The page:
- Project plans
- Project activities
- Legislation and standards
- Industry context
Last edited 10 Jun 2013
Over time the value of assets declines or depreciates, ultimately to the point where the value is Nil.
For businesses it is important to recognise this fact by reducing the value of assets shown on the balance sheet in accordance with the depreciation policy set by the directors. Because different types of asset lose value at a faster rate than others it is usually the case that a business will have different rates of depreciation for different classes of asset.
Businesses are free to decide their own depreciation rates and because depreciation is merely an accounting entry which does not involve expending actual funds, but which still reduces profit, it effectively provides a fund for replacing the asset at the end of its useful life.
However, in calculating taxable profits, the value of the depreciation is ignored and is replaced by capital allowances which are set according to statutory rules. The reason for this is simply that HM Revenue and Customs do not allow businesses to set their own depreciation in such a way that would provide tax relief earlier than they believe should be the case.
For example if electrical equipment is purchased for £10,000, and the business decides to depreciate the value by 100% in year 1, leaving the full depreciation in the calculation would provide tax relief upon the entire value of that equipment in the year of purchase. Instead, by using pre-determined capital allowances the equipment may be depreciated in full - but over a much longer period of time. Tax relief is therefore available over the same extended period.
It can be seen therefore that there is a connection between depreciation for accounting and replacement purposes on the one hand, and the use of predetermined capital allowances set by HM Revenue and Customs on the other for the calculation of tax payable by a business.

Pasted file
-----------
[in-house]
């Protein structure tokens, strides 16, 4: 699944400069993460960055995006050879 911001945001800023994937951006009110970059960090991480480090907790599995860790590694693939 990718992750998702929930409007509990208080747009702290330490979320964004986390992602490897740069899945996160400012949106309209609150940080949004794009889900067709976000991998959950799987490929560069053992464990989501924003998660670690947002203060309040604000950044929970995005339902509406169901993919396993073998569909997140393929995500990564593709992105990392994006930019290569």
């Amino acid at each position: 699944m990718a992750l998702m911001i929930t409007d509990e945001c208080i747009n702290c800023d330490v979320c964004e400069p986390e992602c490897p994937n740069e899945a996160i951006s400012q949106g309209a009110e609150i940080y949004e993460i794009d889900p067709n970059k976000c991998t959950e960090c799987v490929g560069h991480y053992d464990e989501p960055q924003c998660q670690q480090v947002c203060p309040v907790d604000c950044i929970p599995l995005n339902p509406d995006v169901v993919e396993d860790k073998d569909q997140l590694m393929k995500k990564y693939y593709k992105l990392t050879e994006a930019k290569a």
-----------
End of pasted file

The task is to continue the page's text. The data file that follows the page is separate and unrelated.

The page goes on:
Related articles on Designing Buildings Wiki.
 External references.
- HM Revenue & Customs: Capital Allowances.
Featured articles and news
As the latest summer blockbuster 'Skyscraper' is released, we look at some of the best uses of buildings in film.
Read our introductory article on how to layout a building.
New cross-party report calls for combustible cladding ban to be extended to all high-rise residential buildings.
Dr Nicholas Falk, director of the URBED Trust, explains why metro cities are the future of urbanisation.
From next week, UK firms can bid for a share of a £12.5m fund to boost productivity, performance and quality.
A right to light generally refers to the right to receive sufficient light through an opening.
Interference and compatibility - the effects of electromagnetic fields in the workplace.
Important action is being taken to inspire young people to train as engineers.
A survey of Leicester’s historic buildings resulted in local listing being taken more seriously.
Demolition is the most high risk activity in the construction sector. Read our introductory article here.